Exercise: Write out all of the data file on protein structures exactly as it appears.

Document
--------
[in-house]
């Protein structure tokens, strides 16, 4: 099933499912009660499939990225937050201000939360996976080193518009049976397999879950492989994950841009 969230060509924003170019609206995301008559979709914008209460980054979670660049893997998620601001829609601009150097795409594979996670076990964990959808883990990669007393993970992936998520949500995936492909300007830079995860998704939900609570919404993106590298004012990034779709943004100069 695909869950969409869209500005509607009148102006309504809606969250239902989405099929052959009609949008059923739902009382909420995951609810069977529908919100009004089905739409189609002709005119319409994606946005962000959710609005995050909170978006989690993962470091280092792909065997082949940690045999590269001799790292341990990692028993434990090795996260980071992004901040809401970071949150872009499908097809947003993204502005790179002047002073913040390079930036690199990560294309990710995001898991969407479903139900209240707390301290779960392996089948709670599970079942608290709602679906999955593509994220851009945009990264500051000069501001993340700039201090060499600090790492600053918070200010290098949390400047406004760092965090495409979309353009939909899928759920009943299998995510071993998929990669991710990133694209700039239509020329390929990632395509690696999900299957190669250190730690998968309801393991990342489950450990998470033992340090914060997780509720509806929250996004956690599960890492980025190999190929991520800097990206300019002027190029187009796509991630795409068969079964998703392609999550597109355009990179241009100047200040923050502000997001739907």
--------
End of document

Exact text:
[in-house]
């Protein structure tokens, strides 16, 4: 099933499912009660499939990225937050201000939360996976080193518009049976397999879950492989994950841009 969230060509924003170019609206995301008559979709914008209460980054979670660049893997998620601001829609601009150097795409594979996670076990964990959808883990990669007393993970992936998520949500995936492909300007830079995860998704939900609570919404993106590298004012990034779709943004100069 695909869950969409869209500005509607009148102006309504809606969250239902989405099929052959009609949008059923739902009382909420995951609810069977529908919100009004089905739409189609002709005119319409994606946005962000959710609005995050909170978006989690993962470091280092792909065997082949940690045999590269001799790292341990990692028993434990090795996260980071992004901040809401970071949150872009499908097809947003993204502005790179002047002073913040390079930036690199990560294309990710995001898991969407479903139900209240707390301290779960392996089948709670599970079942608290709602679906999955593509994220851009945009990264500051000069501001993340700039201090060499600090790492600053918070200010290098949390400047406004760092965090495409979309353009939909899928759920009943299998995510071993998929990669991710990133694209700039239509020329390929990632395509690696999900299957190669250190730690998968309801393991990342489950450990998470033992340090914060997780509720509806929250996004956690599960890492980025190999190929991520800097990206300019002027190029187009796509991630795409068969079964998703392609999550597109355009990179241009100047200040923050502000997001739907």